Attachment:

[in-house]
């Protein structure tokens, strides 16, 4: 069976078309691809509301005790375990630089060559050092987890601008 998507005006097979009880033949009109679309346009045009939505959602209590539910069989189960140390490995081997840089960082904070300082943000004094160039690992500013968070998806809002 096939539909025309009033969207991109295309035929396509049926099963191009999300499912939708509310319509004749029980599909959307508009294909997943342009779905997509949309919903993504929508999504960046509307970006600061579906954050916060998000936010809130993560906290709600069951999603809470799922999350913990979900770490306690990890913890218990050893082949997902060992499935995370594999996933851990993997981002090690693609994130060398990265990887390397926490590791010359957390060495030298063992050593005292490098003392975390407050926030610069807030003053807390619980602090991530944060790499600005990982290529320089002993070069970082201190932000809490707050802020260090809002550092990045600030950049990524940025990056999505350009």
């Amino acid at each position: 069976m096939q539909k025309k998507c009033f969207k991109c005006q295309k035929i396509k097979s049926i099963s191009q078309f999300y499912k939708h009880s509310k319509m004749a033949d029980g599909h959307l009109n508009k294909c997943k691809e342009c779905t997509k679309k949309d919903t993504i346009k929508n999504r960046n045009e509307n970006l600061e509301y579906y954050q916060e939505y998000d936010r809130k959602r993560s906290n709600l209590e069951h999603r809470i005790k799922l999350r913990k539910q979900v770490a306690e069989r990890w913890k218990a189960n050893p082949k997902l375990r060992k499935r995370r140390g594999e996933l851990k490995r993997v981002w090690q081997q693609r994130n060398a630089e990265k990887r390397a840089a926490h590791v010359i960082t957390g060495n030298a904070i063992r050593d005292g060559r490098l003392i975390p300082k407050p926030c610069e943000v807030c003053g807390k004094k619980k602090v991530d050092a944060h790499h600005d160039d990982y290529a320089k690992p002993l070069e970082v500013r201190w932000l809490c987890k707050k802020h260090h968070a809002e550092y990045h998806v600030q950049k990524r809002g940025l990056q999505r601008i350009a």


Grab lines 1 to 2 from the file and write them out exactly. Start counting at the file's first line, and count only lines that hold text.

[in-house]
């Protein structure tokens, strides 16, 4: 069976078309691809509301005790375990630089060559050092987890601008 998507005006097979009880033949009109679309346009045009939505959602209590539910069989189960140390490995081997840089960082904070300082943000004094160039690992500013968070998806809002 096939539909025309009033969207991109295309035929396509049926099963191009999300499912939708509310319509004749029980599909959307508009294909997943342009779905997509949309919903993504929508999504960046509307970006600061579906954050916060998000936010809130993560906290709600069951999603809470799922999350913990979900770490306690990890913890218990050893082949997902060992499935995370594999996933851990993997981002090690693609994130060398990265990887390397926490590791010359957390060495030298063992050593005292490098003392975390407050926030610069807030003053807390619980602090991530944060790499600005990982290529320089002993070069970082201190932000809490707050802020260090809002550092990045600030950049990524940025990056999505350009």